For years, Chrysler had been building lousy cars, according to Iacocca, but it is in a company’s interest to catch problems at the factory, it would cost about $20 on hour to fix versus $30 when under warrantee. The designer has to 1) ensure the part is low weight since heaviness affects mileage, 2) ensure the part is low in cost, 3) and ensure that it is easy to manufacture: when an assembly line only does two pieces versus three it is better. Understanding what customers want is difficult because you don’t want to compromise on other things that were lost in innovations. Air conditioning is the classic Iacocca example, when you pay $700 more for air conditioning, you want your money’s worth. The problem is air conditioning has to work fast because most rides end within 30 minutes but at the same time you don’t want the car to be loud and noisy so that they customer can’t hear his radio. It’s a tough job but this matters to customers.

This is a synopsis & analysis based on Iacocca: An Autobiography and other miscellaneous research sources. Enjoy.

Lee Iacocca: Triage Is Essential In Hard Times

1979 was a War-zone for Chrysler.

In business, you need to be like an Army surgeon. You might have 40 injured people, but you only have 3 hours to save them. You need to pick the ones who have the best chance of survival. At Chrysler, there was no time to study a marginally performing car plant, you have to axe it immediately.  You need to have discipline.

First, Iacocca’s team at Chrysler had to close plants in Lyons, Michigan and Dodge Main in Hamtramck, which was the Polish district of Detroit. There were major protests over these plant closures but Iacocca had no choice.

Next, Iacocca’s team at Chrysler had to reassure suppliers that they were going to be paid on time. They needed to demonstrate that Chrysler was not going into bankruptcy even though suppliers knew their business and Chrysler’s well.

Then, Iacocca’s team at Chrysler brought in just-in-time inventory delivery. The Japanese had been doing this for years but as far back as the 1920s, Ford’s River Rouge Plant had taken ore from the boats, converted it into steel and then turned that into engine blocks within 24 hours. Ford Motor Company had just in time but with the boom years fro 1945 to 1978, the US car industry fell into old habits and lethargy.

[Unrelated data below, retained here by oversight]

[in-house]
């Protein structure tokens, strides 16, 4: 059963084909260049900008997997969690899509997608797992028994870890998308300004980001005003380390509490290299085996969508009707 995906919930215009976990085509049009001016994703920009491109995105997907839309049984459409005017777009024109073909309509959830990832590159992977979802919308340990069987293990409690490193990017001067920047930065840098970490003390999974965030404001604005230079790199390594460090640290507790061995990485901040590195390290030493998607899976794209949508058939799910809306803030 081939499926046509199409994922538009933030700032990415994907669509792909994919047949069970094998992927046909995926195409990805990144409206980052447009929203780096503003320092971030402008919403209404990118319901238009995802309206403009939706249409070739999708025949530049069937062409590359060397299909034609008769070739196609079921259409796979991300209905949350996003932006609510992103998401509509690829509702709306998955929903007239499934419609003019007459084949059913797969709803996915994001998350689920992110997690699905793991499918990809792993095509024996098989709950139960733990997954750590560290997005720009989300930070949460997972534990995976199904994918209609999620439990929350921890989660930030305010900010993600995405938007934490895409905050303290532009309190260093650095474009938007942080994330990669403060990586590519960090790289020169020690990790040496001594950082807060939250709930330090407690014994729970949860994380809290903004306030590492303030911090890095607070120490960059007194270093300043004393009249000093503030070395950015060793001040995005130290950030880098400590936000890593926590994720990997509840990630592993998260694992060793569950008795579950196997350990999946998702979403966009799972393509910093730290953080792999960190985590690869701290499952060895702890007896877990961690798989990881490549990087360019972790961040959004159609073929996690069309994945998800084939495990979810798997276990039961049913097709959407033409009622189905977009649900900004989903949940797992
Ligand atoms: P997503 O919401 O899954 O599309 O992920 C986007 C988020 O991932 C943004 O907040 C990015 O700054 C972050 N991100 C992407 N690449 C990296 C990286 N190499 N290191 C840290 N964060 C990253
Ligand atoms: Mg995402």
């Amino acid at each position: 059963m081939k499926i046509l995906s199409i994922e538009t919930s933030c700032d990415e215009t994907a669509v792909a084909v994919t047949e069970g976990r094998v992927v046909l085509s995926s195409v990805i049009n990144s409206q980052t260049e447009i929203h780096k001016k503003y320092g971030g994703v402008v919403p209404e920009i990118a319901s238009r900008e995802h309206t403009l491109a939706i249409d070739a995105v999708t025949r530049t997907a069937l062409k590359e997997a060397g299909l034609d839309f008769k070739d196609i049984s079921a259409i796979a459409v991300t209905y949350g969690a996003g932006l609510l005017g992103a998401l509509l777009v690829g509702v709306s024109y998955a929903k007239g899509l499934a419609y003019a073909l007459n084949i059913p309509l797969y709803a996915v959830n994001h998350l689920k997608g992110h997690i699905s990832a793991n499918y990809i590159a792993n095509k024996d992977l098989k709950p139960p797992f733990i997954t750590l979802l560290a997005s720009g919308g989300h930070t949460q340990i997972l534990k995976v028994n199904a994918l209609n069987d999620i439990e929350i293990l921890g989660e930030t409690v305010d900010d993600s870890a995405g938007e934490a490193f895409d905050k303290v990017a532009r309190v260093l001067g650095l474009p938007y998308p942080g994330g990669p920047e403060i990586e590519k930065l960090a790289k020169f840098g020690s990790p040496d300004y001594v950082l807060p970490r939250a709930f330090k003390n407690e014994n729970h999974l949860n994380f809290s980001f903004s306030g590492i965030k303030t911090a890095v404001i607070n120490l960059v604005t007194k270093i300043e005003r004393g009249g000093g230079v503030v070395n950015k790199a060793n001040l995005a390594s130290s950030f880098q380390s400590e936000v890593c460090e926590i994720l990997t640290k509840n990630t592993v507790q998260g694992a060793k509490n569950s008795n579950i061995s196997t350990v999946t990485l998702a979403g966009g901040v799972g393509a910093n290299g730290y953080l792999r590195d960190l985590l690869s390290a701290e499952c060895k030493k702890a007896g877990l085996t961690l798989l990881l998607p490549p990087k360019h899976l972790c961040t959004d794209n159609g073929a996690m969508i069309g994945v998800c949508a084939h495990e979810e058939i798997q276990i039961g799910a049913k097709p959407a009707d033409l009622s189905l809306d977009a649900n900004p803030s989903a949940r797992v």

Next, Iacocca’s team at Chrysler designed the K-cars to be 176 inches long (14’ 8’’) so that they could fit into a standard freight car. Even the financial report for 1979 was printed on cheap document paper.

Then, Iacocca’s team at Chrysler sold all the dealership real-estate they owned to ABKO from Kansas. The cash came to $90 million, which was desperately needed (timing matters), then later Iacocca had to buy back half of that property at twice the original price!

Next, Iacocca’s team at Chrysler sold all their non-North American businesses. Peugeot bought their European operations for $230 million and a 15% stake in Peugeot. They sold their military tank operations for $348 million to General Dynamics. Interestingly, the union negotiations at the time forced workers to $17 per hour instead of $20 per hour, so General Dynamics got a cheaper labour force when the contract was signed between Chrysler and General Dynamics.

Then, there were major layoffs in waves from 1970 and then 1980, both blue and white collars. This saved Chrysler $500 million in annual costs. Iacocca admits that some of firings were tragic and mistakes. Firing people is never a positive experience.

Next, Iacocca’s team at Chrysler fired the staff who had integrated the work of the line managers into a workable system. These were the Harvard Business School graduates who had never run anything, but were now telling the line manager who had done the job for 30 years how it ought to be done. Iacocca always trusts people with a dedicated background in the industry over elite educated people.

Then, Iacocca went shopping for people to buy into Chrysler. This included Volkswagen which was a very serious discussion because Chrysler was dying. The stock jumped form $11 to $14 upon the news that Volkswagen would buy for $15 shares but this was a false story.

Finally, there was the big government bailout.

This is a synopsis & analysis based on Iacocca: An Autobiography and other miscellaneous research sources. Enjoy.